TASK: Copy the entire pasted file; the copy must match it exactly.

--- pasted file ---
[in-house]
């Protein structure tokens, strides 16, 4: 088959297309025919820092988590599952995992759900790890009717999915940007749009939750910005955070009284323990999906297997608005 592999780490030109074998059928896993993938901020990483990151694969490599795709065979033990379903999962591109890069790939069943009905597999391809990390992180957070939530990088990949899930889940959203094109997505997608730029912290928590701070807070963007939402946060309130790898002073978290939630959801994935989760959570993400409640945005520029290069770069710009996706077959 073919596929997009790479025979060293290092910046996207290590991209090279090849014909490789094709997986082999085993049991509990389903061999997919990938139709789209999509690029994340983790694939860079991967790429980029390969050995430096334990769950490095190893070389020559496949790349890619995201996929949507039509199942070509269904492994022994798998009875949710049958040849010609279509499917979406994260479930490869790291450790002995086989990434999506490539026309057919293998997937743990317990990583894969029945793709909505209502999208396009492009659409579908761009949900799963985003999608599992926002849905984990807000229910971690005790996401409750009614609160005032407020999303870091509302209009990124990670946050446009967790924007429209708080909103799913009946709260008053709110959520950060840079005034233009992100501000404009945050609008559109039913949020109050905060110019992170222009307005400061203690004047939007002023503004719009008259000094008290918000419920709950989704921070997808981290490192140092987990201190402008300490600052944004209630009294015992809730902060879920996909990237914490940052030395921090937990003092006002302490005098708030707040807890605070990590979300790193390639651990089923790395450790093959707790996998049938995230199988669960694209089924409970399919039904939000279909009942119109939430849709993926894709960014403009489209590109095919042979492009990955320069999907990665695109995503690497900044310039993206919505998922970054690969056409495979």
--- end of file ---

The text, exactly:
[in-house]
């Protein structure tokens, strides 16, 4: 088959297309025919820092988590599952995992759900790890009717999915940007749009939750910005955070009284323990999906297997608005 592999780490030109074998059928896993993938901020990483990151694969490599795709065979033990379903999962591109890069790939069943009905597999391809990390992180957070939530990088990949899930889940959203094109997505997608730029912290928590701070807070963007939402946060309130790898002073978290939630959801994935989760959570993400409640945005520029290069770069710009996706077959 073919596929997009790479025979060293290092910046996207290590991209090279090849014909490789094709997986082999085993049991509990389903061999997919990938139709789209999509690029994340983790694939860079991967790429980029390969050995430096334990769950490095190893070389020559496949790349890619995201996929949507039509199942070509269904492994022994798998009875949710049958040849010609279509499917979406994260479930490869790291450790002995086989990434999506490539026309057919293998997937743990317990990583894969029945793709909505209502999208396009492009659409579908761009949900799963985003999608599992926002849905984990807000229910971690005790996401409750009614609160005032407020999303870091509302209009990124990670946050446009967790924007429209708080909103799913009946709260008053709110959520950060840079005034233009992100501000404009945050609008559109039913949020109050905060110019992170222009307005400061203690004047939007002023503004719009008259000094008290918000419920709950989704921070997808981290490192140092987990201190402008300490600052944004209630009294015992809730902060879920996909990237914490940052030395921090937990003092006002302490005098708030707040807890605070990590979300790193390639651990089923790395450790093959707790996998049938995230199988669960694209089924409970399919039904939000279909009942119109939430849709993926894709960014403009489209590109095919042979492009990955320069999907990665695109995503690497900044310039993206919505998922970054690969056409495979």